Athletic Bilbao are mid table in LaLiga but maintain their devotion to loyalty and philosophy. Here, Frank Dalleres looks at the oldest club in the Spanish top-flight. Originally published 31 March 2021.
Athletic Bilbao manager Marcelino Garcia Toral could be forgiven for using the old cliche about every game feeling like a cup final.
That’s because, due to a quirk of pandemic rescheduling, Athletic are about to play in the final of Spain’s domestic cup competition twice in a fortnight.
On Saturday, a year later than planned, they face Basque rivals Real Sociedad in the delayed conclusion to last season’s Copa del Rey.
Two weeks later, Athletic meet Barcelona in this season’s final, where they could be made to hand back a trophy which they have waited 37 years to hold again.
It’s a unique scenario – and a head-spinning one for Marcelino and his players.
“We try to focus on what we are supposed to do in each match but I’m sure that all players keep on thinking about the finals,” he said.
Athletic are long overdue some success. They are the Spanish top-flight’s oldest club and, along with giants Barcelona and Real Madrid, the only ever-presents in LaLiga.
Yet they have not won LaLiga or the Copa del Rey since the glory days of the early 1980s, when they became back-to-back champions and did the double.
Forward Inaki Williams wasn’t born then, but has watched film of the team celebrating aboard the Gabarra, the historic barge Athletic use for trophy parades instead of an open-top bus.
“It gives you goosebumps,” he says. “Now I have the chance to win two titles. That’s what we are all dreaming about.”
Athletic Bilbao: a unique philosophy
Athletic Club – their proper name, coined by founders who took up football while studying in England – have punched above their weight thanks to and in spite of a singular philosophy.
Each and every one of their players was either born or raised in the Basque Country; since 1911, the club has refused to sign or field outsiders.
That means they rely heavily on their Lezama academy and work hard at forging strong emotional connections with local youngsters.
“For anyone born in Bilbao and its surrounding areas the main dream that children have is to play for Athletic,” says Williams.
“I think it’s a unique philosophy possibly in the entire world,” says sporting director Rafael Alkorta. “It is deeply embedded in our hearts.”
This policy, called cantera – literally meaning “quarry” – is tightly bound up with the Basque identity held so dear in the region.
Indeed, the Franco regime forced Athletic to temporarily change their name during his dictatorship because it wasn’t Spanish enough.
The club also celebrate the notion of the loyal servant with its One Club Award, handed out annually to players who have stayed true to a single team.
Matt Le Tissier was the inaugural winner in 2015, a reminder of the club’s links to Southampton, whose shirts their red and white stripes are based on.
“Loyalty is one of the main elements of our work,” says Alkorta. “What we are trying to build is that children from a very early age only want to play with us.”
‘Your colleagues are more like family’
Athletic’s emphasis on loyalty to a club and wider regional identity has been very successful in retaining their top talent.
Spain international Williams, who was born in Bilbao to Ghanaian parents, is a case in point.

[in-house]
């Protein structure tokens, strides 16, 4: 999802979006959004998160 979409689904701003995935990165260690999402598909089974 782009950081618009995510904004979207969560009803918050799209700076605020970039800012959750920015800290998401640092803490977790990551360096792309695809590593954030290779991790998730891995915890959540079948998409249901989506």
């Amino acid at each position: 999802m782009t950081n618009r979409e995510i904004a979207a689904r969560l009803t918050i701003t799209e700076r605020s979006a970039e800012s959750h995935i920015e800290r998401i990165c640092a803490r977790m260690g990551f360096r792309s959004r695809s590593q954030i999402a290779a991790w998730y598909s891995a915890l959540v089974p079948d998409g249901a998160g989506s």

The 26-year-old signed a nine-year contract in 2019, effectively pledging his career to the team.
“When I was a young child on the football pitch I dreamed about playing in San Mames [the club’s stadium]. I’m very lucky because this dream has come true,” he says.
“Each match is like a struggle with your colleagues but they are more like family.
“We know how difficult it is to compete against the rest of the teams, but our philosophy is what makes us different and proud to be Athletic players.”
A policy of restricting your talent pool to four per cent of the country’s population is hardly a competitive advantage, though.
As strong as the bonds between fans, players and club are, some of Athletic’s biggest talents have left for greater things.
Javi Martinez has won two Champions Leagues and eight Bundesliga titles at Bayern Munich. Aymeric Laporte, Ander Herrera and Kepa Arrizabalaga made big-money moves to England.
It is not a new phenomenon: former defender Alkorta left Bilbao for Real Madrid, where he won two league titles before returning and, later, taking up his current role.
“The loyalty is very difficult nowadays,” he says. “We have lots of scouts coming to see our players.”
‘Trophies are important for us to believe in what we’re doing’
Winning trophies, then, would not just represent a welcome return to former glories.
It would also serve as a reminder to current and future players that they need not leave Athletic to fulfil their ambitions.
It might even breathe new life into a culture that, admirable though it may be, seems at odds with the prevailing forces in football and the wider world.
“Trophies are important for us to believe in what we’re doing and for the children to see that with this approach you can beat Barcelona and Real Madrid and win,” says Alkorta.
Athletic took a first step by winning minor silverware in the Supercopa in January, beating both of Spain’s big two on the way.
For Williams, whose extra-time goal clinched that title, lifting trophies with his boyhood club – and getting to celebrate with a cruise on the Gabarra – is all he could have wished for.
“If you win together with your friends and family things are even better,” he says.
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